It has been a long process from the Environment, Climate Change and Land Reform Committee’s agreeing to conduct the inquiry in June 2017 to our getting to this point. I, too, thank everyone who helped us to produce the report, and who worked so well with the committee throughout the consultation process and during our evidence sessions. I also thank everyone who hosted the committee on site visits last April. We also received 160 written submissions and met Norway’s Minister of Fisheries, Per Sandberg. It has been a big job, and that thorough process has delivered an important report.
Two things have been made abundantly clear by all parties across the chamber today. First, we all recognise the huge importance of the salmon farming industry for Scotland. It provides economic prosperity, and good well-paid job opportunities in some of our most remote and disadvantaged areas. In those remote areas, as my colleague Donald Cameron mentioned, the industry provides huge social benefit through sustaining rural schools, shops and local businesses.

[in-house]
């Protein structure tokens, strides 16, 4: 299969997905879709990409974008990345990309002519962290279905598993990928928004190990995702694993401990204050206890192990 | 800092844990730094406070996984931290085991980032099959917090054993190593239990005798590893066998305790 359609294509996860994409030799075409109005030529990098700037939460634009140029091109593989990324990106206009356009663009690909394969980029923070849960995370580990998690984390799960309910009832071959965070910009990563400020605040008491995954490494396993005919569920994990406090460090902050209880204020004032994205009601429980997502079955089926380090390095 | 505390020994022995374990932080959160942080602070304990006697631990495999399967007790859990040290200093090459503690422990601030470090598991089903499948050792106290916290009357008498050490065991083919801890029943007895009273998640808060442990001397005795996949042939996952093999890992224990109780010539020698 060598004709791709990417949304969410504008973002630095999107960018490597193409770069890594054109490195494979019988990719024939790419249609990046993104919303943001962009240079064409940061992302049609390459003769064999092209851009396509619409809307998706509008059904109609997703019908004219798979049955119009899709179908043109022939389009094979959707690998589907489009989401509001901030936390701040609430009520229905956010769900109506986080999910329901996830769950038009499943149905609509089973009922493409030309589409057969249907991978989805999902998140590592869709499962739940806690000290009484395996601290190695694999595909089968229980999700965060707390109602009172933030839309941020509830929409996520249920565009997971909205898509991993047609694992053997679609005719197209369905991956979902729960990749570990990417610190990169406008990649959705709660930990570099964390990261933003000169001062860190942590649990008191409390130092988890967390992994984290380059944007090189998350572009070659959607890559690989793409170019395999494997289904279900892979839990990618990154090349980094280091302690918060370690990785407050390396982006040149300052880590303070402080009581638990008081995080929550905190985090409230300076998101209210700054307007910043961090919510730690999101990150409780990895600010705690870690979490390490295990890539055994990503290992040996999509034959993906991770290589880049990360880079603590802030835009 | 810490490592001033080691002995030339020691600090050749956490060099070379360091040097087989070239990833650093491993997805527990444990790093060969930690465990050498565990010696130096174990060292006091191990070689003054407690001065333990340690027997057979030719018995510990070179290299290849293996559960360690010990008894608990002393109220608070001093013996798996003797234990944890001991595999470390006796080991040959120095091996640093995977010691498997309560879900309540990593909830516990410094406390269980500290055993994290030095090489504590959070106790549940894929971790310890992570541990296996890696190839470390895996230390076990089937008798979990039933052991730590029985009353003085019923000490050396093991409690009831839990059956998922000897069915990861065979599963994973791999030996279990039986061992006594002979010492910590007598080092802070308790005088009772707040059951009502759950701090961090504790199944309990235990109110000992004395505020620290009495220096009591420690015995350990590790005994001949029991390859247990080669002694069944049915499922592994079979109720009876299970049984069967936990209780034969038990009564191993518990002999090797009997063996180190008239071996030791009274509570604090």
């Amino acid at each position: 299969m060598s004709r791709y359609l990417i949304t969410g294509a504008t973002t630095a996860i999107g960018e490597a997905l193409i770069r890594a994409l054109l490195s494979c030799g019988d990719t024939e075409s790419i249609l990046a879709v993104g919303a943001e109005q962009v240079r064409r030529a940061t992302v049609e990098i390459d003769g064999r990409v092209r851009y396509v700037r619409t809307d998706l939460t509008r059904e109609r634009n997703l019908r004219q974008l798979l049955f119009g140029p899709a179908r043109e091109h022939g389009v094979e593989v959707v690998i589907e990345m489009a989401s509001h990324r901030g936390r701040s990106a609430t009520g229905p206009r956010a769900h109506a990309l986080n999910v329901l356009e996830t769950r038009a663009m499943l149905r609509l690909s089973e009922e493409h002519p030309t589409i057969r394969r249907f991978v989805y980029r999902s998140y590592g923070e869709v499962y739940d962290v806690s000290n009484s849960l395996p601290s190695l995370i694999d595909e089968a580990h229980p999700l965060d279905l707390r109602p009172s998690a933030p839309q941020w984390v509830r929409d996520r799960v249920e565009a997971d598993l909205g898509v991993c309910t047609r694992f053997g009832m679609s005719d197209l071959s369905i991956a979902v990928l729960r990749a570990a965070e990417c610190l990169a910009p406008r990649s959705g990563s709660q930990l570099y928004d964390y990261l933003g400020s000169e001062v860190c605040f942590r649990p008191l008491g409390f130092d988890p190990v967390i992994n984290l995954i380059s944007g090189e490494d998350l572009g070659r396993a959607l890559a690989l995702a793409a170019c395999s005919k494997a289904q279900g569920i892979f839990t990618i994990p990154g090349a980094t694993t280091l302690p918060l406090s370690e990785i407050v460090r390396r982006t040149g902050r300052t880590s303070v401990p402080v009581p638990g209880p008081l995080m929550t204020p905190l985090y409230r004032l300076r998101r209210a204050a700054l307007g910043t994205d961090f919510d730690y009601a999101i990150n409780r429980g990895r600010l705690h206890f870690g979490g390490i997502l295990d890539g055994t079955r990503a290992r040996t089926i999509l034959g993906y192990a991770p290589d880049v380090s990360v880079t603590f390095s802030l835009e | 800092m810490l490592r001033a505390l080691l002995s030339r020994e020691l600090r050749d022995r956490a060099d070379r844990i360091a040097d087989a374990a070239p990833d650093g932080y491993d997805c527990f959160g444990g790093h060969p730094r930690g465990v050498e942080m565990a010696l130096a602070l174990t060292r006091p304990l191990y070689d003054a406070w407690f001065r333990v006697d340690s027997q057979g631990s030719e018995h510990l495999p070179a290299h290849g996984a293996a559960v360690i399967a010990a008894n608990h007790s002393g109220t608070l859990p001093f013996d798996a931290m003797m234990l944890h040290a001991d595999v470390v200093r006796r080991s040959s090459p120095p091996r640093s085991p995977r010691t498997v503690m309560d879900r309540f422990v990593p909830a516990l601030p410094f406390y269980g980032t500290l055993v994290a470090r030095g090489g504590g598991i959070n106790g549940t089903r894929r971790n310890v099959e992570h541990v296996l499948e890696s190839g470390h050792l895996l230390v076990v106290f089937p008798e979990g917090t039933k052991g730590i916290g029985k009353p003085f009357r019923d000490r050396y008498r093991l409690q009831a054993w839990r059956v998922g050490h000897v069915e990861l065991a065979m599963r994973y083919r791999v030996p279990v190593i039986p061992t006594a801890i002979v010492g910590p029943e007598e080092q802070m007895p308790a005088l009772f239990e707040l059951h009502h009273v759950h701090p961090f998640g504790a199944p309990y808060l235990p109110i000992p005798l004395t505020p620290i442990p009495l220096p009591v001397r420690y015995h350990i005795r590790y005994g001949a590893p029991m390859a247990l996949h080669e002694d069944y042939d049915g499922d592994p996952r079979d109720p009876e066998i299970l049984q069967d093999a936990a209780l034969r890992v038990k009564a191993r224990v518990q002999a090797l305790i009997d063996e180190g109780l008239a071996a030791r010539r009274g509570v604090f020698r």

Salmon farming has created an estimated 12,000 jobs. Farmed salmon has become our biggest food export, having an estimated value of £600 million in 2017. We are the top producer in the EU and one of the top three producers globally. There is no doubt that the economic benefits are huge.
Farming has made salmon affordable. It is no longer a luxury food, as Gillian Martin said. As she does, I remember well when it was a luxury food.
As the cabinet secretary said, salmon is sold in 50 countries worldwide, so it is a huge export success story. Rhoda Grant said that we should all be eating more oily fish. It is good for our health. Despite what the vegans and vegetarians might say, I believe that it is good for us.